Industrial Security, Cyber Operations, and Asymmetric Warfare Domestic Intelligence Threats in Post-9/11 America situated to form the front line of defense against intelligence-gathering operations conducted by these asymmetric hostile interests. While other government organizations must rely on the contractors themselves not only for reporting of suspicious activity but for implementing preventative security measures, the DSS provides direct onsite logistical support to these contractors in the form of security vulnerability assessments and advise and assist visits. In traditional conflicts the bulk of the security threat is focused in those areas where the opposing forces are in close physical proximity. While HUMINT and psychological operations have always been part of the overall tactical picture, these missions were limited in scope and required considerable logistical support, both acknowledged and covert, to carry out. With growing military reliance on ubiquitous computer networks, however, technologically adept combatants can launch a wide range of both intelligence-gathering and cyber offensive operations from remote, physically secure locations. Compromise of critical data, denial of service at strategically significant points of failure, and more subtle threats to tactical data integrity—which can collectively be termed ‘cybertactical operations’—are becoming increasingly commonplace as cyberwarfare assumes its role as an integral dimension of battlespace. Cleared Defense Contractors, or CDCs, are significant targets for hostile cybertactical operations in that they generally present a broad Internet-facing threat horizon as a result of business communications requirements. While in theory critical data is not accessible via this vector, in practice that barrier is semipermeable. The degree of permeability is dependent on a number of factors, including the logical proximity of the public-facing gateway to sensitive information repositories, the types of technical data 4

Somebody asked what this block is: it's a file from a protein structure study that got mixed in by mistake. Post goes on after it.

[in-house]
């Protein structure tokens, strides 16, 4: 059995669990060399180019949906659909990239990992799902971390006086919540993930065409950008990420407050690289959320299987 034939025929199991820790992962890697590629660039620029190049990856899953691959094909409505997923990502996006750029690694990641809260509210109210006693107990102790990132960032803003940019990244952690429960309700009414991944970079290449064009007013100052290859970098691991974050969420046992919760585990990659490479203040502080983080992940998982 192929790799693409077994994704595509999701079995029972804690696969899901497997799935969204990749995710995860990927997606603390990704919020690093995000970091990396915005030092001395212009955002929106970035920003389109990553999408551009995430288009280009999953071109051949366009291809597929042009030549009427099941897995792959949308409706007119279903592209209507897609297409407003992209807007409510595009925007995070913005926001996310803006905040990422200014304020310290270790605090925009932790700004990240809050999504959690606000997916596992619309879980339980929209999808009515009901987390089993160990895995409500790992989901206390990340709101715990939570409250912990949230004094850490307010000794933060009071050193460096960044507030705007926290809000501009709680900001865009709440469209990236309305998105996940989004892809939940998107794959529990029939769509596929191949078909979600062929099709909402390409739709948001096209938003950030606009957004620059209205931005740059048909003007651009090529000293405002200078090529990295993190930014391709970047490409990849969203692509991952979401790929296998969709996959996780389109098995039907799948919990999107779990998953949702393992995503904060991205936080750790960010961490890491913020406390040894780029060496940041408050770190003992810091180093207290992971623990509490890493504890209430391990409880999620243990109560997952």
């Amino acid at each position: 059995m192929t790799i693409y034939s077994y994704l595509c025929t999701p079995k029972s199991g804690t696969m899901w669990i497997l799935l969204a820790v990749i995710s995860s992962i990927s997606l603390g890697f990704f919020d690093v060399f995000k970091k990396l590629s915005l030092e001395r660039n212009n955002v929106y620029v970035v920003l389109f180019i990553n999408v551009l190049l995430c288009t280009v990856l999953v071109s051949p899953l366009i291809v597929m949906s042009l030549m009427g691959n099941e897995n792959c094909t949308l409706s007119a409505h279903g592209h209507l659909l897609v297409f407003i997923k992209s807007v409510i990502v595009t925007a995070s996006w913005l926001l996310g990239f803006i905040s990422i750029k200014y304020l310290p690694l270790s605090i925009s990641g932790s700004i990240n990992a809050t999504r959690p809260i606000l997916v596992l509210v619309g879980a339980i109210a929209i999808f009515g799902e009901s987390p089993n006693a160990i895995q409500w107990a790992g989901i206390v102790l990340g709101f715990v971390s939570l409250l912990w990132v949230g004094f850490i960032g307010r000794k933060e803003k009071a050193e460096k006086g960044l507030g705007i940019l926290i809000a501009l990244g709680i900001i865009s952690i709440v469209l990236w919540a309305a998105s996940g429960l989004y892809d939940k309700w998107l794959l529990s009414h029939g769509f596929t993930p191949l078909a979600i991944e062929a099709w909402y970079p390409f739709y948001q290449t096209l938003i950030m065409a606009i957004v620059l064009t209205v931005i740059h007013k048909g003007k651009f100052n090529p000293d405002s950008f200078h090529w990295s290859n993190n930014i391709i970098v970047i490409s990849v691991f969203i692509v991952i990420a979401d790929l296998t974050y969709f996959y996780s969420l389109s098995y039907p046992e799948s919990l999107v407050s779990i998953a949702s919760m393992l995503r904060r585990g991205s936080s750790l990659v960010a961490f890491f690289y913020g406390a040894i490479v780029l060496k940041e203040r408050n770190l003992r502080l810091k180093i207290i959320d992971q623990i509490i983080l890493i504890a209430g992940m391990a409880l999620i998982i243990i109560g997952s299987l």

Industrial Security, Cyber Operations, and Asymmetric Warfare Domestic Intelligence Threats in Post-9/11 America available on the unclassified systems, and the overall security posture of the facility. Some of the most valuable data for cybertactical collectors, in fact, is unclassified contact information for engineers, technicians, and contractor leadership, as this knowledge enables them to conduct more effective social engineering operations. These run the gamut from ‘spear-phishing’ (explicitly targeted information solicitations appearing to originate from a trusted source) to ‘joe-jobbing’ (spoofing the harvested email addresses as the sender of mass unsolicited emails in an attempt to elicit retaliatory actions against and/or tarnish the reputation of the spoofed sender) to apparent trusted contacts directing recipients to sites where malicious software may be installed on their machines by exploiting operating system or application-specific vulnerabilities. In asymmetric warfare one or more of the combatants often has no formal (or at least acknowledged) support from a sovereign state. This disenfranchisement works in their favor during cybertactical operations, especially, since avoiding network paths that can easily be traced back to them is thereby greatly facilitated. While many operational considerations regarding the role of CDCs are common to both asymmetric and conventional warfare, the unique components of the relationship between CDCs and asymmetric combat operations merit closer examination. Asymmetric combatant commands most often lack the infrastructure and financial resources to conduct significant weapons or telecommunications research and development on their own. As a result, they are almost entirely dependent on sympathetic states and/or the “black market” for materiel. This creates a climate in which the strategic value of industrial espionage is even more pronounced than that for traditional sovereign-state militaries which enjoy the luxury of state-supported research 5